Three medical students walking in front of the Health Sciences Library building
By Kayleen Schenk

How a Health Science Librarian Used Her Childhood Frustrations to Find a Calling

When asked what they want to be when they grow up, children often respond with their wildest dreams: “An astronaut! A popstar! A superhero!” But for children and young people diagnosed with chronic illnesses, the answers may look a little different: “Healthy. Confident. Informed.”

The “informed” part is where health science librarians shine, and Lisa Acuff, MPH, MSIS, AHIP, a health information and health sciences librarian at The University of New Mexico Health Sciences Library & Informatics Center, knows firsthand the importance of good information.

At the age of ten, her entire life changed when she was diagnosed with type-1 diabetes.

“At that time, before internet resources were widely available, my family and I were dependent on the information that we received in print, which, in some cases was sufficient but in others, not so much. And many of these materials used terminology that felt scary or limiting. There were a lot of ‘if/ then’ statements that lacked explanations,” Acuff said.  “The message was, that if I don't do this just right, or if I mess up, bad things will happen to me.”

Lack of reassuring information, coupled with internalized fear and shame around not managing her illness correctly, according to the fear-inducing materials she had at her disposal, was the first of many motives Acuff used to fuel her passion for access to credible information, health science education and public health.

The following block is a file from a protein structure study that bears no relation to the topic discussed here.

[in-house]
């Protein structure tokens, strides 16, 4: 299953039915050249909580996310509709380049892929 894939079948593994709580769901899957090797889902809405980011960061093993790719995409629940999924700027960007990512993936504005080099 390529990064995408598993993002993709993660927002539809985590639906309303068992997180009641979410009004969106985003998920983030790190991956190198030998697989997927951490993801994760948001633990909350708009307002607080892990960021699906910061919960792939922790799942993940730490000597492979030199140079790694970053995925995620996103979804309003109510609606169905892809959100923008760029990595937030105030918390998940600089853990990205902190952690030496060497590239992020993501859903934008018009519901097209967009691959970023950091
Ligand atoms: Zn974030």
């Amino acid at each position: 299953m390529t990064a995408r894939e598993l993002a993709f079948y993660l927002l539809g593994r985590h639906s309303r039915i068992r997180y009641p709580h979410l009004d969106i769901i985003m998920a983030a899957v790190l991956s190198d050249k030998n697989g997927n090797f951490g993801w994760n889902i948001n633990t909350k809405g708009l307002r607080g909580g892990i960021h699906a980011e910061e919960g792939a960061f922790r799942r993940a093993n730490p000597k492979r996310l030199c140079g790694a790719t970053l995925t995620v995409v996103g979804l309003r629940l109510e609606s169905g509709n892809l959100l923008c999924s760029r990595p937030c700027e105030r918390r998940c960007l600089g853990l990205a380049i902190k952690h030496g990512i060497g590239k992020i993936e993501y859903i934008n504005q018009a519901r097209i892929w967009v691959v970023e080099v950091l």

Lisa Acuff
Not only did my diagnosis inspire me to pursue my career, but knowing that health information and health literacy can empower patients to manage their health and equip providers with more dynamic care plans sticks with me each day
Lisa Acuff, MPH, MSIS, AHIP

“Not only did my diagnosis inspire me to pursue my career, but knowing that health information and health literacy can empower patients to manage their health and equip providers with more dynamic care plans sticks with me each day,” says Acuff.

Health science librarians fulfill an array of duties that are integral to health science education, research and scholarship. Like Acuff, one can function as a liaison to an academic unit, collaborating with faculty and providing health information expertise. In this role, the librarian is the point person for students, faculty and scholars seeking materials to research. Other librarians manage the library’s resources, a role that includes things like negotiating contracts and enhancing discoverability of the materials in the catalog.

A health science information specialist can also work in the clinical setting aiding doctors and nurses on their rounds, researching and supplying crucial materials so providers can treat patients with evidence-informed practice. Whether the motivation to pursue a career in this field is fueled by a personal story like Acuff’s, a broader passion for interprofessional education and research or an entirely different reason, it is a multi-faceted, interdisciplinary career that plays a critical role in the overall delivery of high-quality care.

“Health information professionals are key players in our modern health care system,” Acuff says. “In terms of interprofessional education and collaboration, we and providers from multiple health sciences domains are working together. We all have something to bring to a collaborative education and clinical experience.”

Health science libraries themselves are more than just quiet places for students and faculty to acquire research materials or complete assignments. They are a hub for collaboration between professionals who are dedicated to ensuring institutional research and scholarship have a strong foundation of resources to fuel the individuals and organizations seeking materials. Extending far beyond a campus, a health science library and the librarians who work there provide key services to the communities that surround them. Without health science materials and those who can find, vet and circulate them properly, doctors, nurses, patients and entire communities would be without valuable, life-saving information.

It's a story that Acuff knows by heart, which inspires her work with those who seek the kind of critical information that she had such a hard time accessing in her own life.

Categories: College of Nursing, College of Pharmacy, College of Population Health, Community Engagement, Education, School of Medicine